I find that in South Africa, white people generally shun any economic idea left of the American right wing. One might be better concerned looking at why Europe is such a nice place to live – it’s clean, and government looks after you by using dozens of ‘lefty’ ideas that improved people’s lot in life after the catastrophe of the second world war. Many of those countries had comparable populations with economies of comparable sizes, and yet chose to implement national health, unemployment benefit, child benefit, free housing and massive public infrastructure projects, financed while raising wages and taxing corporations. Scandinavia thirty to forty years ago was a rural backwater of fishing economies. Their success today came on a wave of nationalisation and public welfare programs. Today, Scandinavia has the happiest population, the highest standards of health and education, and the lowest gini coefficients. Sure, Norway rode an oil slick to prosperity, but that is an exception.

    And if we want to get really lefty-sycophantic, lets look at Yugoslavia at its zenith. Unaffiliated to great powers, it achieved the highest literacy rates in Europe, 100% employment, and every essential service was free, achieving in a couple of decades something many third-world countries couldn’t dream of, and in a multi-ethnic society. Look at what it is now that the NATO forces’ favourite dictators have finished with it (don’t read anything into this comment, I’m not saying anything about Milosovic) – most people there preferred Yugoslavia to its modern fragmentation, which is quite an achievement, considering what a massive knot of arseholes Tito’s government were. Mind you, when one of your heads of state is a fascist who openly boasted his Nazi SS service, its not surprising. Yes, I know Yugoslavia wasn’t a massive economy, but what is the point of having a nice shiny economy if your people starve (nudge-nudge, SA)?

    In my opinion, pretty much any model where people don’t starve is preferable to one where people do. And the West European model is better than any. So when Zuma goes on about doing less welfare and more ‘developement’, whatever that means to the ANC, I feel angry and dissapointed for the millions of poor people who still vote for a government implementing strategies against their interest.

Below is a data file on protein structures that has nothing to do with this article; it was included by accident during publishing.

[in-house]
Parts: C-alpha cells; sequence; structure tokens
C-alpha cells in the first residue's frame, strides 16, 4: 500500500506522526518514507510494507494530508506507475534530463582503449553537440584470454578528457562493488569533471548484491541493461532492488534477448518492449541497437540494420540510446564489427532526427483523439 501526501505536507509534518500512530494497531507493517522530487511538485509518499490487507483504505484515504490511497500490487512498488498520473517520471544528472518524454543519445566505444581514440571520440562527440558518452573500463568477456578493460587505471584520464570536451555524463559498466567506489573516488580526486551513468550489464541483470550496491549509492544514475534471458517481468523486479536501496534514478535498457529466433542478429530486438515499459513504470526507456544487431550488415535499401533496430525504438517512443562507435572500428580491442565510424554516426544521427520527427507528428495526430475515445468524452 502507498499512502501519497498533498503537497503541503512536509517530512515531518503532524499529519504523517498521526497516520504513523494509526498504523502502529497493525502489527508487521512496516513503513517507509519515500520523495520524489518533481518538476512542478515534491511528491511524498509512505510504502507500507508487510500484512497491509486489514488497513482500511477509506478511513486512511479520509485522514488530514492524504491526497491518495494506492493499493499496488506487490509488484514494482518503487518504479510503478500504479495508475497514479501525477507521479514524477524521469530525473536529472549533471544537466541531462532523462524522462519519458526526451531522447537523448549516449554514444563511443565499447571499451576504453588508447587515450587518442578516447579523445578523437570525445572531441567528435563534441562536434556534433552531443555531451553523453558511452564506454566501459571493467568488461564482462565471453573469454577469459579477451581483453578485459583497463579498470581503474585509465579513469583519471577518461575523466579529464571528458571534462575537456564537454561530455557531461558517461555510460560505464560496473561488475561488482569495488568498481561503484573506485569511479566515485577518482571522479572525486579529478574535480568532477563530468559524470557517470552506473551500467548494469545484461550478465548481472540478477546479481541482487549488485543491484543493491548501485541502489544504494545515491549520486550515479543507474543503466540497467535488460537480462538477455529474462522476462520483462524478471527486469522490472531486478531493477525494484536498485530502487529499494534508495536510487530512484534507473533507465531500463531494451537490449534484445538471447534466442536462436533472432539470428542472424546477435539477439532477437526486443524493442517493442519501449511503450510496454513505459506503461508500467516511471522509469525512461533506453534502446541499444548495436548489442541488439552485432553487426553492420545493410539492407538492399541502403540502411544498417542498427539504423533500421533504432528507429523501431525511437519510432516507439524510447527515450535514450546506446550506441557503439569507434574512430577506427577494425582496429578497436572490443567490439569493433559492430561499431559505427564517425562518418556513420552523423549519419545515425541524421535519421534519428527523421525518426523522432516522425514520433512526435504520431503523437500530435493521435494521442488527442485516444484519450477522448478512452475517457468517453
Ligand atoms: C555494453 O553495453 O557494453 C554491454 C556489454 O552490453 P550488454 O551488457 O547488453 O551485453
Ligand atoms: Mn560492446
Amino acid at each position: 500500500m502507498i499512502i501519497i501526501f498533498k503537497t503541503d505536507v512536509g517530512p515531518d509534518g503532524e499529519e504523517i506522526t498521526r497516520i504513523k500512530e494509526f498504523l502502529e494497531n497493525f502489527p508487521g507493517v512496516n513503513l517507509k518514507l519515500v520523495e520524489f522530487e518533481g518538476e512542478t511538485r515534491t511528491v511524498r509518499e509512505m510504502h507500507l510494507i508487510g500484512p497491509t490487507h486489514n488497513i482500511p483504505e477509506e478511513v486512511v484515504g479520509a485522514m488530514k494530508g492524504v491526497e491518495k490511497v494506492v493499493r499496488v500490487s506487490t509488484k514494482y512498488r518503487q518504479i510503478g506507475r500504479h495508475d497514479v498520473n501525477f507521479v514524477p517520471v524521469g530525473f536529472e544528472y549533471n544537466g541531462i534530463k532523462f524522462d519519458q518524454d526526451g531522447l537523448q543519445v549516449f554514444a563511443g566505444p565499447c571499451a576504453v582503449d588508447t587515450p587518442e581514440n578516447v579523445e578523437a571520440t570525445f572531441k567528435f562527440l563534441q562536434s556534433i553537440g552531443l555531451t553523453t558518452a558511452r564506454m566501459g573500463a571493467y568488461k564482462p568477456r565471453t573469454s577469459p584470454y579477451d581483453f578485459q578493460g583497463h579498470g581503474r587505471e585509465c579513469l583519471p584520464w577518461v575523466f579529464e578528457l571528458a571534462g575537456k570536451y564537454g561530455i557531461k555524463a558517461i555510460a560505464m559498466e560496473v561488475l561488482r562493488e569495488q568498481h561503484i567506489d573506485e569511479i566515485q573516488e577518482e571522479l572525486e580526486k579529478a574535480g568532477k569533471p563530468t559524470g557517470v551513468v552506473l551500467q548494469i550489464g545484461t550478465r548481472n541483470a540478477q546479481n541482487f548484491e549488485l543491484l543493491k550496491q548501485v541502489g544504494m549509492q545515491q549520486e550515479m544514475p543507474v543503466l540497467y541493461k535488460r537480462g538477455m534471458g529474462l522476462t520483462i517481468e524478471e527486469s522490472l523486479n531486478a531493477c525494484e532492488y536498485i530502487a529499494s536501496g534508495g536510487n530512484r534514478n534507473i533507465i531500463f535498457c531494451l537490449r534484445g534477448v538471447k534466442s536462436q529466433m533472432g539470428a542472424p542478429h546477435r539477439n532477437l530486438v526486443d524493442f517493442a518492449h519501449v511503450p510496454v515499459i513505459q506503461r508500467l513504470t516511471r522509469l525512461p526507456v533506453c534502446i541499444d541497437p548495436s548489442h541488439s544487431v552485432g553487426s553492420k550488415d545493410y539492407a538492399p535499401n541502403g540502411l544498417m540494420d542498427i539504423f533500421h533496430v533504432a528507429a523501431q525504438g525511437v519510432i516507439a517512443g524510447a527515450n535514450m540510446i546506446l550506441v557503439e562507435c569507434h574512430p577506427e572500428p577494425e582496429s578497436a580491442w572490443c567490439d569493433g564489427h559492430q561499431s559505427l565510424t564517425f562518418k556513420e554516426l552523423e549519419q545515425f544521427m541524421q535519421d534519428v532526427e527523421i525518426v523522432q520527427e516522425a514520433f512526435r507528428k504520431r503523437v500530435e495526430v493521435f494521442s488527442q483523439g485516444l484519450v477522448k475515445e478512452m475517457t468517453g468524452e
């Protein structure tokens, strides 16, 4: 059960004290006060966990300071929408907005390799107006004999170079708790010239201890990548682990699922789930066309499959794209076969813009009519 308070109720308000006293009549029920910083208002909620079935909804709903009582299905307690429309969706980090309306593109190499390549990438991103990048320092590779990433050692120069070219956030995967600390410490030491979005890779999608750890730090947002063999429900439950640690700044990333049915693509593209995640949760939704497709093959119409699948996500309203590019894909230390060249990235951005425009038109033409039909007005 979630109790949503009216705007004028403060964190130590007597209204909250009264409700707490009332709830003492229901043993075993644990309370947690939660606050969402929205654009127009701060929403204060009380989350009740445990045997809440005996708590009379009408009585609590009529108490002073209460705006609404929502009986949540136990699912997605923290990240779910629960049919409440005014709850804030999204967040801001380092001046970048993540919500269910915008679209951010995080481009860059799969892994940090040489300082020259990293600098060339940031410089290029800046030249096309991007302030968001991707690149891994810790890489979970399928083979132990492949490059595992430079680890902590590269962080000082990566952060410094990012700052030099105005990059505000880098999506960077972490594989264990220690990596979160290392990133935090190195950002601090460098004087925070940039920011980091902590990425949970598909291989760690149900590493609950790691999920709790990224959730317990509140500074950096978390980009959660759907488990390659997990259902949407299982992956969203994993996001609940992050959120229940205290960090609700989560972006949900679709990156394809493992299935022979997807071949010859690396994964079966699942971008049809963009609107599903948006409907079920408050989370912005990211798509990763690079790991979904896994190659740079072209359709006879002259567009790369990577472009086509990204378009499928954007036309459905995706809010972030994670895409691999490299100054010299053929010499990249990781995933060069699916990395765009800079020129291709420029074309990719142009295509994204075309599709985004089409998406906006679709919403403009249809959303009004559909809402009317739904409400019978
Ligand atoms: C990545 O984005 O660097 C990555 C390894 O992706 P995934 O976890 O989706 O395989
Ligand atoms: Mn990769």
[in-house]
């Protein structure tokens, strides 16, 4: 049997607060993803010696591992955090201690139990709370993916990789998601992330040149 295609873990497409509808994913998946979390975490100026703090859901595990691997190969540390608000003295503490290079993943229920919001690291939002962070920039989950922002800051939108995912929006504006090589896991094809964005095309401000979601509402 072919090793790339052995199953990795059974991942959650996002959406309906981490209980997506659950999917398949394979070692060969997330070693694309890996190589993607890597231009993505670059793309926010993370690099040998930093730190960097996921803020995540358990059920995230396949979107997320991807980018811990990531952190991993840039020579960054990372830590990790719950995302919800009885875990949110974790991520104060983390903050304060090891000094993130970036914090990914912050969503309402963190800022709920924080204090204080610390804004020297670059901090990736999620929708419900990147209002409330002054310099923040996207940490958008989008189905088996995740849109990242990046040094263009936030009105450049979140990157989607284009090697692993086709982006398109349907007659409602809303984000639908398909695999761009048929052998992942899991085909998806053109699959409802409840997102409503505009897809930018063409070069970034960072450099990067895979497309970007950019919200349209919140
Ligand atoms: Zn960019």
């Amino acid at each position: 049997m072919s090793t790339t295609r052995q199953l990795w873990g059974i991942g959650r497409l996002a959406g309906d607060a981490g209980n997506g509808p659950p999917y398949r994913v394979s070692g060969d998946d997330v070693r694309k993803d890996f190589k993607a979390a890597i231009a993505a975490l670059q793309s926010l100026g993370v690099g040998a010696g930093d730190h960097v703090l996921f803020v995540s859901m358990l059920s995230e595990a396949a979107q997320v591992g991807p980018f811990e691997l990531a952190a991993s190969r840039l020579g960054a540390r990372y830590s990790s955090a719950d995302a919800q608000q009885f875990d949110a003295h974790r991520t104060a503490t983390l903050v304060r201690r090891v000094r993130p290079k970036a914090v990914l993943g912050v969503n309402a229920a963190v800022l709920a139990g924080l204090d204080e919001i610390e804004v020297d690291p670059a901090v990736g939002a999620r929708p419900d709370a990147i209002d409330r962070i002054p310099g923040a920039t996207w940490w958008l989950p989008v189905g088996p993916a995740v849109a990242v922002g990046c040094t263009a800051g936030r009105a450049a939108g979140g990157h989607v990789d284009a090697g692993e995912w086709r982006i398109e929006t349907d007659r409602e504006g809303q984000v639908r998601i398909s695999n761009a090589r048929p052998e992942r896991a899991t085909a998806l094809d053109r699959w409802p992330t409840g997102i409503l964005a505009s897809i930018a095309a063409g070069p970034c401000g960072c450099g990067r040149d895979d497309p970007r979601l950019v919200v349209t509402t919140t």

And I have seen arguments here talking about profit margins. Who does that benefit? The best way to make profit is depress wages and fire workers. Does that help society? I mean FUCK. Who benefits, seriously? Surely the point should be designing society so that the citizens are healthy, happy, and educated. But depressing wages and removing benefits does not help that goal. And having a rich ruling class and rich corporations does make your economy grow fast, and increases the influence of your government on the world stage. But what the hell does that matter when you are starving?

    Now the standard response from white South Africans is that these unemployed people are just lazy. Yeah, I’m sure they are so very comfortable in that shack off the A1, real plush. I think this boils down to snobbery and racism. If you are born to a broken family with not enough money for a decent school, and even if you got straight A’s, your matric would still bear the mark of a township high school that no employer or university would respect. Yes, some people are lazy. But 20 million people too lazy to care whether they eat tomorrow? Are you serious? Stop behaving like a stingy racist rightwing fuck.

    So, whether Brandon backed up his arguments properly or not does not make him a shit. He is not a writer for the NYTimes. At least he takes a position that cares for the welfare of the majority, whereas anybody with the opposite opinion (in the words of James Madison ‘protecting the minority of the opulent from the poor majority’) without justifying their argument would just be a fascist or a callous arse.

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  25. Anonymous says:

    Fucking bravo!